We’re reading BAD, a YA novel by Jean Ferris about a sixteen year-old girl who, after a series of unwise choices, winds up in reform school. (Only, they don’t call it ‘reform school’ these days, and I don’t have any idea what they do call it because I’m really just too far out of that loop.) It’s a great book, and the class is into it, even the students who I know have always been good-good-good and can’t imagine being anything like Dallas, the main character.
Tonight we were talking about the rules at the GRC, the Girls Rehabilitation Center. (Can that really be what reform school is called nowadays? It just doesn’t pack the same punch. Oh. Maybe that’s the point? Hmm …) There are a lot of rules at the GRC:
No arguing, no insulting anyone, no talking in the halls, no profanity, no talking about our crimes, present or past, no touching, no food in the rooms, no sharing food at meals, no letters to people in penal institutions, no guns or glue or aerosol cans, no alcohol or gum or Satanism.
And that’s just a sampling. Everyone agreed they didn’t want to have to live with so many restrictions. “They might as well send her to jail,” Tariq said. Josefina argued that it was jail, that it needed to be harsh. “They don’t want her to think it’s nothing to come back there, right? And she’s only there for six months, anyway.”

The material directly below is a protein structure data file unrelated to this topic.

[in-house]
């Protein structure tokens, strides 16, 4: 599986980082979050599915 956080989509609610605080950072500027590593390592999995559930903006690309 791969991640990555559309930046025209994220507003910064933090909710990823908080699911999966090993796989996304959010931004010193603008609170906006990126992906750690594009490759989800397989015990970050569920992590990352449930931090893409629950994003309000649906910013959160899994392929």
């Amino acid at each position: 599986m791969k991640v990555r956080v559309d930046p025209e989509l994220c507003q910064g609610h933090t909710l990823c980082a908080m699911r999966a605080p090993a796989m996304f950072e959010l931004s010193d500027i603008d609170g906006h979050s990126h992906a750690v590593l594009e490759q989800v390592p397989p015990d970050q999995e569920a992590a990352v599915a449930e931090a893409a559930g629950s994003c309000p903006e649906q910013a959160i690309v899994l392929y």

Six months. There’s strong feeling in the group that Dallas didn’t get nearly enough time. I’m not surprised: when we did our predictions after the first chapter, the consensus was that she’d get three to five years, so her six-month sentence continues to be a thorn. The class is convinced that any of them — with the possible exception of Laila, Jamila and Haila — would have been slapped with a much stiffer penalty.
I say six months sounds plenty long enough to me, that it would feel like six years. Haidar agrees. “When I was in the bookings, it felt like a year,” he says. “And how long was it really? ” “A day.” Ok, yes, we all laughed at that, but then he went on to tell us almost hour by hour what his experience was like being held for a day. And then it wasn’t so funny.
“That six months is no joke,” Desirée said, and everyone nodded. Yeah, six months of lock-down? Six months of having to be searched every time someone from the outside comes to visit? Six months of not being allowed to touch another person? Right. I am officially scared straight!